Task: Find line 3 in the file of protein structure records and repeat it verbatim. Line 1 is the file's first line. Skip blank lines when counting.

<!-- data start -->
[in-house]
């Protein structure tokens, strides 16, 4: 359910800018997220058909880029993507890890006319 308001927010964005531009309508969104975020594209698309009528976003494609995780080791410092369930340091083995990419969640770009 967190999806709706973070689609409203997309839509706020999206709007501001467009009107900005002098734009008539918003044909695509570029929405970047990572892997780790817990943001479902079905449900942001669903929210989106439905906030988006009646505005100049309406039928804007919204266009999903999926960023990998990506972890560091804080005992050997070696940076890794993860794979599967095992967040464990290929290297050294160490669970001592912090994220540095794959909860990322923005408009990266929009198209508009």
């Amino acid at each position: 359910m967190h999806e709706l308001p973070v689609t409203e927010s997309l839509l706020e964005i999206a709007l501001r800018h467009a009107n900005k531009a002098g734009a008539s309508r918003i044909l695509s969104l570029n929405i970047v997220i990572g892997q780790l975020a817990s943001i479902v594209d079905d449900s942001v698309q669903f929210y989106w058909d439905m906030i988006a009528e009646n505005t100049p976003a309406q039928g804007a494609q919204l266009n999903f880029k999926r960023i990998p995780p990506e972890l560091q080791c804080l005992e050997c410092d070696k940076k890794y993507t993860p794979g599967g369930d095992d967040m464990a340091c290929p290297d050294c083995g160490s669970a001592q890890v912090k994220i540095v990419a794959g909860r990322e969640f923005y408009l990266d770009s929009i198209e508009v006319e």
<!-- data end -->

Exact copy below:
């Amino acid at each position: 359910m967190h999806e709706l308001p973070v689609t409203e927010s997309l839509l706020e964005i999206a709007l501001r800018h467009a009107n900005k531009a002098g734009a008539s309508r918003i044909l695509s969104l570029n929405i970047v997220i990572g892997q780790l975020a817990s943001i479902v594209d079905d449900s942001v698309q669903f929210y989106w058909d439905m906030i988006a009528e009646n505005t100049p976003a309406q039928g804007a494609q919204l266009n999903f880029k999926r960023i990998p995780p990506e972890l560091q080791c804080l005992e050997c410092d070696k940076k890794y993507t993860p794979g599967g369930d095992d967040m464990a340091c290929p290297d050294c083995g160490s669970a001592q890890v912090k994220i540095v990419a794959g909860r990322e969640f923005y408009l990266d770009s929009i198209e508009v006319e």